“Eragon: The Inheritance Cycle, Book 1” by Christopher Paolini

Image result for eragon bookThis series has been on my list for a little while now. I started reading this book several years ago when the “Eragon” movie came out, but I don’t think I ever finished it. I remember thinking when I watched the movie that there were several things that seemed like they would be explained more/better in the books, but I just couldn’t make it through. I also have the second book in the series, “Eldest,” but I don’t think I’ve ever cracked it open before now.

Going into reading the book this time, I vaguely remembered that the main character is named Eragon and that there is a dragon involved, but that was basically the extent of it.

The story does follow Eragon as he discovers a dragon egg, the egg hatches, and he winds up as a Rider with a dragon named Saphira. Their minds are linked so that they can mentally speak to and draw strength from each other, which is one of the coolest parts of the plot, in my opinion. However, it’s a little weakened when we discover that somewhat random characters can also speak to Saphira, so the bond isn’t as unique as I would have hoped. I guess it’s useful in some ways for others to communicate with Saphira at times, but I think it could have been done better.

The land where the story takes place is called Alagaesia, and lots of people, places, and things have similarly unique names. I like that these names lend a special feeling to the book, like that there is nothing else anywhere like them, but there was a time when we were introduced to many new names so quickly that I started getting different things confused. Even at the end I don’t think that I could match up all the places and things with the names used.

Overall, with a story like this with a land where dwarves and elves live and magic is used regularly, I feel like there was a lot of untapped potential. Even when things got interesting and there were battles and sieges, there wasn’t actually very much fighting. Maybe because it is aimed at kids there is less fighting and dying, but it makes the whole situation less realistic. I mean, even less realistic than a magical land where a teenage boy raises a dragon and learns to use magic.

Plus, Eragon is just not a very likeable character. For his youth, he seems pretty wise, but his emotional growth was stunted at some point. He feels despair over the death of a man he knew only a few weeks, and for lives lost in battle, but he seems barely phased by the death of the man who raised him for almost 16 years. He is in anguish when the wound is fresh, and then it is barely mentioned again. Same thing with his cousin, who he claimed was closer than a brother. They had such a strong bond, yet once Eragon leaves home, he barely thinks of his cousin at all. He actually seems much more affected by the town storyteller, who trained him for a few months, than the loss of his actual family members.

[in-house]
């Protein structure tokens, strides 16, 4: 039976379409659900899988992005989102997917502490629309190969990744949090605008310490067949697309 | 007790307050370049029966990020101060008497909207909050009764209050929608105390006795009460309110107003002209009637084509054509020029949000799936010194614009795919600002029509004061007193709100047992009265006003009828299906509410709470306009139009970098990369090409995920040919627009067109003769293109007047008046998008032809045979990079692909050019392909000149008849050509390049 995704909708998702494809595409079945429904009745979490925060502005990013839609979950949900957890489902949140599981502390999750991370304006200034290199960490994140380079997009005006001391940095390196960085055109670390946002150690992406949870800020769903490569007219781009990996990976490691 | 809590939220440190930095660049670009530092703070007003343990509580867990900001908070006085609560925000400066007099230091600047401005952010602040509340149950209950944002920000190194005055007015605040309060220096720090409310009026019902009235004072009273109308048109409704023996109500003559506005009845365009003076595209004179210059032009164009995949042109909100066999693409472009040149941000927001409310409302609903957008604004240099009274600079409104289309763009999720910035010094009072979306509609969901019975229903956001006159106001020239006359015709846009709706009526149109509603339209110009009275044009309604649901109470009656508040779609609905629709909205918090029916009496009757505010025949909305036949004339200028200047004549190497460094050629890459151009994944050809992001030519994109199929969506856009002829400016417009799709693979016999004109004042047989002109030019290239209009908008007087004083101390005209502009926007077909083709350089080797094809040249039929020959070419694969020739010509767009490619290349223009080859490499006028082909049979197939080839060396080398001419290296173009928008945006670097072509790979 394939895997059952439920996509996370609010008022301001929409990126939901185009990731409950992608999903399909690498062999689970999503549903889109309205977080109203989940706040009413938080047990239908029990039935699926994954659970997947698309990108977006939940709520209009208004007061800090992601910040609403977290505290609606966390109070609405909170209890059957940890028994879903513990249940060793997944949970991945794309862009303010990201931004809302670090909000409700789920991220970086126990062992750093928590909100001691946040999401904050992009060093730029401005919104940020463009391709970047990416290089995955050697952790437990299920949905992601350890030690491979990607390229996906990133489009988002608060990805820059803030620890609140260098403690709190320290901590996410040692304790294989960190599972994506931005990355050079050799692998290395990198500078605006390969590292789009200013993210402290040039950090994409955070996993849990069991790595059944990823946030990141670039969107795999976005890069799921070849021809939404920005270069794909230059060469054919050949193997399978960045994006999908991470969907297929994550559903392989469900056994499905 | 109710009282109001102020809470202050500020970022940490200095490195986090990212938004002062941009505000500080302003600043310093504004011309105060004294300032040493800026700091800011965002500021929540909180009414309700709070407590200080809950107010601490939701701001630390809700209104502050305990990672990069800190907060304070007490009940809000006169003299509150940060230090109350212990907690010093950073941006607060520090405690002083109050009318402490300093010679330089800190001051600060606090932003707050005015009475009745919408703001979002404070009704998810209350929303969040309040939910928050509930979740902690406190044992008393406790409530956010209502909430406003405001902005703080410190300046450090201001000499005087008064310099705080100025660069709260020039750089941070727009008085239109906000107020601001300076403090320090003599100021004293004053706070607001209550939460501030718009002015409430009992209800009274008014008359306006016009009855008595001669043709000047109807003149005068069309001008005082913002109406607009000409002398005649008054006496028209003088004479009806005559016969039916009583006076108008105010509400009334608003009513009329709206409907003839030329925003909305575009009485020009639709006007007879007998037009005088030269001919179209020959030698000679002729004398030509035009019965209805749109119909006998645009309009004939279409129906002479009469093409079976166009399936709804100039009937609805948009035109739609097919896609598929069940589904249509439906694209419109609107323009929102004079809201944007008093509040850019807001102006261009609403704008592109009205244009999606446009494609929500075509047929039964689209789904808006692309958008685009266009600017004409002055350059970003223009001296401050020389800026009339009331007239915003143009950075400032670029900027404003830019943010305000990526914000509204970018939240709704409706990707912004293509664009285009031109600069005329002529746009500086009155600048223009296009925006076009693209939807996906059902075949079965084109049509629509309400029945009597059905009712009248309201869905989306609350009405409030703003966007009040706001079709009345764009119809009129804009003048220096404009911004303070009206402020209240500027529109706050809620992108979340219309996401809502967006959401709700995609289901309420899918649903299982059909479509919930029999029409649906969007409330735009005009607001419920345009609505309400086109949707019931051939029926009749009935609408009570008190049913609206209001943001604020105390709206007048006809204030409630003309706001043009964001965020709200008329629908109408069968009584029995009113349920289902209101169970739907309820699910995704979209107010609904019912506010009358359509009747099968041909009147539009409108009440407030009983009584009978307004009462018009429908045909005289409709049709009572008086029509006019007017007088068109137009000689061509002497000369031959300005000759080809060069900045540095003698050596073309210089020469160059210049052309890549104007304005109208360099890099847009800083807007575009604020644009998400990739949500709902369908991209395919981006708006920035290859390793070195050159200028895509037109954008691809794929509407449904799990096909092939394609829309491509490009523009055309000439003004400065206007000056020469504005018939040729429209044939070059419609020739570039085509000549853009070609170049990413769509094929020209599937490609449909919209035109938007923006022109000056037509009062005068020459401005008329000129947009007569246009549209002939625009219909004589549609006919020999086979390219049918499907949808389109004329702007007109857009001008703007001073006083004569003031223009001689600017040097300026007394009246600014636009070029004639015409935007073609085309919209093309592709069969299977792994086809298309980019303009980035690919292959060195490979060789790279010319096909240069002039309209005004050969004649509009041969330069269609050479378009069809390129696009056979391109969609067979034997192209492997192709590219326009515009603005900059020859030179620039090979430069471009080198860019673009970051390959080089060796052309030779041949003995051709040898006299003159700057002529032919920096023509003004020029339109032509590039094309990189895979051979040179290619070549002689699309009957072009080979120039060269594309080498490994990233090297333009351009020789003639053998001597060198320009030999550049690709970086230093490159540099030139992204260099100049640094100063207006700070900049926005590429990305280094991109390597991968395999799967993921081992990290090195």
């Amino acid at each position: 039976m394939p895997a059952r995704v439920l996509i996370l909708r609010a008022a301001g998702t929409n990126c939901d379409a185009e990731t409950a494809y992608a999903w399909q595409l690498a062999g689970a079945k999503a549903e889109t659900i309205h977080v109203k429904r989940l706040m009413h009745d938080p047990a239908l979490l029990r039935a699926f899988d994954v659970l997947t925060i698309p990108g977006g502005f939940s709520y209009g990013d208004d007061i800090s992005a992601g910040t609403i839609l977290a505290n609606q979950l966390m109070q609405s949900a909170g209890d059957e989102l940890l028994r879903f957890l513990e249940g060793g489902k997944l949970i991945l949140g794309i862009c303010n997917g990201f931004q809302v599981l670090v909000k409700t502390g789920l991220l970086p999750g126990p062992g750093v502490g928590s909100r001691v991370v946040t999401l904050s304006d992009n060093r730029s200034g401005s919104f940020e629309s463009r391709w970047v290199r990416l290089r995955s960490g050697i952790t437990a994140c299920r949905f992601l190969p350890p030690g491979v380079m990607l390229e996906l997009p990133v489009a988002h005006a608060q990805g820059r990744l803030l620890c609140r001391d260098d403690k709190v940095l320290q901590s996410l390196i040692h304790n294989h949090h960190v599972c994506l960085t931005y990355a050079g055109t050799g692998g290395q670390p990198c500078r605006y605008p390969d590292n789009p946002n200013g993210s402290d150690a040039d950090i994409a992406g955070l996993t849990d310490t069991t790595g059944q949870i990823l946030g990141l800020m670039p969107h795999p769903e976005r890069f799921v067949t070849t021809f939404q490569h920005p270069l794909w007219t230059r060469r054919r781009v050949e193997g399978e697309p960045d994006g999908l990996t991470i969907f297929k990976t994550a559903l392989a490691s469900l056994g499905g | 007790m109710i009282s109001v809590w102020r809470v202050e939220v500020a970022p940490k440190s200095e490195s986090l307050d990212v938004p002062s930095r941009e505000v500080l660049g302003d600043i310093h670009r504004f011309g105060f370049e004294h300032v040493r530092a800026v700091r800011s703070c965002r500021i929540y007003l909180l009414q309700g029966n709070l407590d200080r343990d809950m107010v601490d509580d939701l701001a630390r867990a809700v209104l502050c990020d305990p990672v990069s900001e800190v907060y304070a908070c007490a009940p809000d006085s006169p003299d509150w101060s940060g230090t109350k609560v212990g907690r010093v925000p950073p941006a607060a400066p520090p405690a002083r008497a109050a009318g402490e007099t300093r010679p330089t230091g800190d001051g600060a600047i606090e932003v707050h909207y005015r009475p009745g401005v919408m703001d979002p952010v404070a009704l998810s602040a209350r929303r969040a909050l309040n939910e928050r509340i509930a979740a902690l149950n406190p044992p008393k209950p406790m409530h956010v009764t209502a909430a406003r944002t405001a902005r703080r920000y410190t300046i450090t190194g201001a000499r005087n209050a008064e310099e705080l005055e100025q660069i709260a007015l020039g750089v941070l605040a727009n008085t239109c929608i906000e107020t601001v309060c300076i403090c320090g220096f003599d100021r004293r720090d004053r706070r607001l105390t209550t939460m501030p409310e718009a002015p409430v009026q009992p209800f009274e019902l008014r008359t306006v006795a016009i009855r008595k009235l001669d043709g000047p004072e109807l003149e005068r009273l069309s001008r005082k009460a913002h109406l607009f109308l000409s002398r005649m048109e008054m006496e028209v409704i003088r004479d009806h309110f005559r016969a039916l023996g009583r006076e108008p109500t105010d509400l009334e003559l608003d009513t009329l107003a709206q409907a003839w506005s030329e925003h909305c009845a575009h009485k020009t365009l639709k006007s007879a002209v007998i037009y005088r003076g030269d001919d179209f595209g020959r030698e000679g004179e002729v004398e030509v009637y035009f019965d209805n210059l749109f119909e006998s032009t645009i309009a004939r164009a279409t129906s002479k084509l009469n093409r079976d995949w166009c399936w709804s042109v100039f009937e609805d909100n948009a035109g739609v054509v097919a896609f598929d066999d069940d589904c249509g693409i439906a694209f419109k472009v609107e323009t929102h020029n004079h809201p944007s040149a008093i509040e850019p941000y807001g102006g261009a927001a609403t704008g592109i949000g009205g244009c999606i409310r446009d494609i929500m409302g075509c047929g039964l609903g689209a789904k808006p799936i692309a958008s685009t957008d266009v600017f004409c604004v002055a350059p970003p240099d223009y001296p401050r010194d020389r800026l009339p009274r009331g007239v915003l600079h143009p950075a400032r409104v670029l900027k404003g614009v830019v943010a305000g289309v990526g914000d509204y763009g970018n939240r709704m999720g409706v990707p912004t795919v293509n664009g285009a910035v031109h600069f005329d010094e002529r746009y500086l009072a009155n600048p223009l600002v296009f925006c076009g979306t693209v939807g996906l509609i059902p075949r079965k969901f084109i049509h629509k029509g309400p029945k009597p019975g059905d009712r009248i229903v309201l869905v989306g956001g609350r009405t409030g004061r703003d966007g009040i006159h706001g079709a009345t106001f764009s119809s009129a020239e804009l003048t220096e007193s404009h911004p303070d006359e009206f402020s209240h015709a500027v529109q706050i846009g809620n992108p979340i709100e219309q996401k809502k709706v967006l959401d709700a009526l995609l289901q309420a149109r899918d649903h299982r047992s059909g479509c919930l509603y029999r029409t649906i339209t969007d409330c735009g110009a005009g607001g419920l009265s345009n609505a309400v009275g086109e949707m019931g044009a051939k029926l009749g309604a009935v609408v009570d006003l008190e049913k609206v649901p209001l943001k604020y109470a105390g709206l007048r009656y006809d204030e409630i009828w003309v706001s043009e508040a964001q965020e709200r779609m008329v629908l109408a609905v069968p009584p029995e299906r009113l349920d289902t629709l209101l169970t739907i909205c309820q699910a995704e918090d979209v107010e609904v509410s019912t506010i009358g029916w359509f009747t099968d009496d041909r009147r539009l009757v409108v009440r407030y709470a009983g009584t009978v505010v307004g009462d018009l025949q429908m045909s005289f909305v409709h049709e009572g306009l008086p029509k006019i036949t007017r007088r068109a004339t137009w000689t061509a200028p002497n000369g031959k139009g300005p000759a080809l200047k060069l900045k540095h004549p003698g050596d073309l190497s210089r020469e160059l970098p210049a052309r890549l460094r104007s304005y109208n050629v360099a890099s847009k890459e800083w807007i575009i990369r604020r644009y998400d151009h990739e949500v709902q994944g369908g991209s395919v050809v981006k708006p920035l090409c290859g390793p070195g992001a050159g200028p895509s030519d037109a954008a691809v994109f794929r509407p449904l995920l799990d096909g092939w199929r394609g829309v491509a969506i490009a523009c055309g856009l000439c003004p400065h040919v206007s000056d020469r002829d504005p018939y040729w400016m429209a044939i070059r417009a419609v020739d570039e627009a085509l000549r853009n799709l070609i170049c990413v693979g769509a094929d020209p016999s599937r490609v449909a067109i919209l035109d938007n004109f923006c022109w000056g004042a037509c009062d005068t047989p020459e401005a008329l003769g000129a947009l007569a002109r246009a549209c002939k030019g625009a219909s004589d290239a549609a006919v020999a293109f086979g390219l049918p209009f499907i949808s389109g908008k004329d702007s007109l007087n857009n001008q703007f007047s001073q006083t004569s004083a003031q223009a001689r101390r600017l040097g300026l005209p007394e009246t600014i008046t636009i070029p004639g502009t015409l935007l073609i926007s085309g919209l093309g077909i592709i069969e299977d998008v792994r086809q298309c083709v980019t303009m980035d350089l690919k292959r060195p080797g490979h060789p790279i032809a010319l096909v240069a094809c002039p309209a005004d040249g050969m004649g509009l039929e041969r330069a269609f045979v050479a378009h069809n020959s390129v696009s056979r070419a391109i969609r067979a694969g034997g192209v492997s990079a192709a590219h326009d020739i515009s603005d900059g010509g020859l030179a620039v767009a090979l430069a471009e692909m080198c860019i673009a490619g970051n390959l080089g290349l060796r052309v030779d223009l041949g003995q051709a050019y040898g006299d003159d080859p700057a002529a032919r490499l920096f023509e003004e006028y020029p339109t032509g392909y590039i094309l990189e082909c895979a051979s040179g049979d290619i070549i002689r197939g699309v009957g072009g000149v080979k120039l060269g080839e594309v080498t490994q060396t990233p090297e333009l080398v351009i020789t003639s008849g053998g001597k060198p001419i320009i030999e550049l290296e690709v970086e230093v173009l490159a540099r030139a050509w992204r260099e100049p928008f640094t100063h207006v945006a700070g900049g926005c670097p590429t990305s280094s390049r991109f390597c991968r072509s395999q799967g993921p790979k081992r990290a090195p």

One final pet peeve: Saphira is described to be a gentle dragon who is very protective of Eragon. She shows affection to him and most of his mental dialogue is aimed at her. Yet in the audiobook of this story, she literally sounds like the Cookie Monster. I can’t stand it.

Anyway, I have already started “Eldest,” so I will let you know how that goes once I’m finished.

Until then,


“My Name is Memory” by Ann Brashares

Image result for my name is memory reviewAdmittedly, I did not finish this book as quickly as I would have liked. But alas, here we are. I was so excited to read all the Ann Brashares books after I started on the “Sisterhood of the Traveling Pants” books but I think I just slowed down a little with the other books I was reading or listening to on audiobook. There’s still one more though, so I have to start that one soon.

Anyway, this book is about Daniel, who has the memory, which means that he remembers all the lives his soul has lived, dating back more than 2,000 years. Through it all, he falls in love with the same woman every time, but she doesn’t remember him from one life to the next. Most people don’t, but Daniel has the gift. In this life, it’s 2004 and we’re in Virginia. Daniel’s lady friend is named Lucy, although he refers to her as Sophia since that was the first name he knew her by, and they are seniors in high school. They have a brief interaction before parting ways, and the story doesn’t pick up again for a few more years. Through it all, the chapters are intermixed with Daniel’s point-of-view along different time periods in different places that he has lived.

While the story mostly focuses on Daniel and Lucy, there are a few recurring characters, like Lucy’s best friend and Daniel’s friend Ben who also has the memory and the main antagonist in the story. (Can’t give too much away.)

There’s not a lot of drama or action until the end of the book, but it still keeps you interested throughout. Although, there are a few moments when you just think, “Dang, Lucy is making poor choices.” But I think Daniel makes a few poor choices along the line too.

Upon further research, I discovered that this book is meant to be part of a trilogy, which explains why the ending was TERRIBLE. Without letting too much slip, there are SO MANY unanswered questions. Did the bad guy get taken down? Did they good guy do what he was supposed to do? Did the thing happening at the monastery ever happen? Why are a certain character’s family not concerned?

According to the internet, Ann Brashares’ publisher put a lid on the next two books but as of her Twitter in December of 2015 she is working on getting the rights so that she can continue the story. I would definitely read it once that happens.